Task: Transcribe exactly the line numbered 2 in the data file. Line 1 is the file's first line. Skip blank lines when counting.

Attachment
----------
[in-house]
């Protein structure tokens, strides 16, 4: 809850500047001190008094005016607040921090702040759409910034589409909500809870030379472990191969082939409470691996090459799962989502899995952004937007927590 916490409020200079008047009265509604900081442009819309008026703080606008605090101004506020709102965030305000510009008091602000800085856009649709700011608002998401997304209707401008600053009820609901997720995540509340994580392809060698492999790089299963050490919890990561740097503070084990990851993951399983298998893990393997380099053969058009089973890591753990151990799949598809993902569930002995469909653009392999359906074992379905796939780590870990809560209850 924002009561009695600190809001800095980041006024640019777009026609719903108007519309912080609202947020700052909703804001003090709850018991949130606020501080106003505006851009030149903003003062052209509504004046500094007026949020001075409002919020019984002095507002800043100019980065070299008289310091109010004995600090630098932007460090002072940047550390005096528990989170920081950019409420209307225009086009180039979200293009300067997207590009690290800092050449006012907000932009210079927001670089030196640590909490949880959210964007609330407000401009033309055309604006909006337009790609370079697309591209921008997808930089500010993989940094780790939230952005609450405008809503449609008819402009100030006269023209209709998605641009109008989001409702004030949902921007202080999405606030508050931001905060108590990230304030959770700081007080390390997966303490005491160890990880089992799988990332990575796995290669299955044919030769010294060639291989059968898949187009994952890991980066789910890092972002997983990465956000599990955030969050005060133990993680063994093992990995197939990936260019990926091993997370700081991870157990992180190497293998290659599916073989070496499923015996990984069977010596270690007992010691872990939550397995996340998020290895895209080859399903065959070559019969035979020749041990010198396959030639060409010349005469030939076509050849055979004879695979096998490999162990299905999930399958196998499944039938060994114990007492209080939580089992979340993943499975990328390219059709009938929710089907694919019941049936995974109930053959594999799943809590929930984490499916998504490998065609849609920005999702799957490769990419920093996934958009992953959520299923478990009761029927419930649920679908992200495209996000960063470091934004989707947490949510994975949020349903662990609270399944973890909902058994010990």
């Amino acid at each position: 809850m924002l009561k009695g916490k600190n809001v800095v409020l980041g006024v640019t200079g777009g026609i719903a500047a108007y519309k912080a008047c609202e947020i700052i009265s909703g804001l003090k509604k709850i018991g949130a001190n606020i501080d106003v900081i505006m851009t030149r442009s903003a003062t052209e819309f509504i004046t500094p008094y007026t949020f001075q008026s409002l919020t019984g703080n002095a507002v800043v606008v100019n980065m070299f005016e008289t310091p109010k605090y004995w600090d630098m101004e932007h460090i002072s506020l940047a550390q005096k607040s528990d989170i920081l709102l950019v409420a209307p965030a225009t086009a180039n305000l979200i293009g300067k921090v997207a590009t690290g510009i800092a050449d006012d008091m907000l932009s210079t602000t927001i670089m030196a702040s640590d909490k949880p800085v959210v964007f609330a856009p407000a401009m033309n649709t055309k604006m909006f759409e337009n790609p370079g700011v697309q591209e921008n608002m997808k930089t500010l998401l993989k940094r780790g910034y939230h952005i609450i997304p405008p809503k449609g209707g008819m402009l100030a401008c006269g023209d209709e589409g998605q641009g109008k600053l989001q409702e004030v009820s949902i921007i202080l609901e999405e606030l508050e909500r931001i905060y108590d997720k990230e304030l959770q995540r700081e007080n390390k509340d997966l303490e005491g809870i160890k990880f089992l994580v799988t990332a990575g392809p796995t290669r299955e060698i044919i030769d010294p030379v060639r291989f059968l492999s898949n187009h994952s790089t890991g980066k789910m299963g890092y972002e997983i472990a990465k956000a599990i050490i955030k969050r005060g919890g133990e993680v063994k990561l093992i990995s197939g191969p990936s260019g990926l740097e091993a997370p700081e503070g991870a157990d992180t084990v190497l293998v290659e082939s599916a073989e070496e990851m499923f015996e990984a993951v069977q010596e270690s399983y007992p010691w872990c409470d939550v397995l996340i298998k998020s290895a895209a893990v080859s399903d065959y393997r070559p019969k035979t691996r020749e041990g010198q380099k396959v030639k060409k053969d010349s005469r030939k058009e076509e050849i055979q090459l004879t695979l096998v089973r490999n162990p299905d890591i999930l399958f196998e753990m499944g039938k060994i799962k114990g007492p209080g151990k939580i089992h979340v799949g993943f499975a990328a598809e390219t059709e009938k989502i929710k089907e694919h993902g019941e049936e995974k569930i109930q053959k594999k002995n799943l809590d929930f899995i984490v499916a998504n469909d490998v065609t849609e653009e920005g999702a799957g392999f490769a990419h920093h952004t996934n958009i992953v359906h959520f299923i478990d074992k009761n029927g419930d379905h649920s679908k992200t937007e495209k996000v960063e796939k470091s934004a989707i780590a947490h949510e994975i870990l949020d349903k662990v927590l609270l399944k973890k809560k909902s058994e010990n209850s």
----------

């Protein structure tokens, strides 16, 4: 809850500047001190008094005016607040921090702040759409910034589409909500809870030379472990191969082939409470691996090459799962989502899995952004937007927590 916490409020200079008047009265509604900081442009819309008026703080606008605090101004506020709102965030305000510009008091602000800085856009649709700011608002998401997304209707401008600053009820609901997720995540509340994580392809060698492999790089299963050490919890990561740097503070084990990851993951399983298998893990393997380099053969058009089973890591753990151990799949598809993902569930002995469909653009392999359906074992379905796939780590870990809560209850 924002009561009695600190809001800095980041006024640019777009026609719903108007519309912080609202947020700052909703804001003090709850018991949130606020501080106003505006851009030149903003003062052209509504004046500094007026949020001075409002919020019984002095507002800043100019980065070299008289310091109010004995600090630098932007460090002072940047550390005096528990989170920081950019409420209307225009086009180039979200293009300067997207590009690290800092050449006012907000932009210079927001670089030196640590909490949880959210964007609330407000401009033309055309604006909006337009790609370079697309591209921008997808930089500010993989940094780790939230952005609450405008809503449609008819402009100030006269023209209709998605641009109008989001409702004030949902921007202080999405606030508050931001905060108590990230304030959770700081007080390390997966303490005491160890990880089992799988990332990575796995290669299955044919030769010294060639291989059968898949187009994952890991980066789910890092972002997983990465956000599990955030969050005060133990993680063994093992990995197939990936260019990926091993997370700081991870157990992180190497293998290659599916073989070496499923015996990984069977010596270690007992010691872990939550397995996340998020290895895209080859399903065959070559019969035979020749041990010198396959030639060409010349005469030939076509050849055979004879695979096998490999162990299905999930399958196998499944039938060994114990007492209080939580089992979340993943499975990328390219059709009938929710089907694919019941049936995974109930053959594999799943809590929930984490499916998504490998065609849609920005999702799957490769990419920093996934958009992953959520299923478990009761029927419930649920679908992200495209996000960063470091934004989707947490949510994975949020349903662990609270399944973890909902058994010990």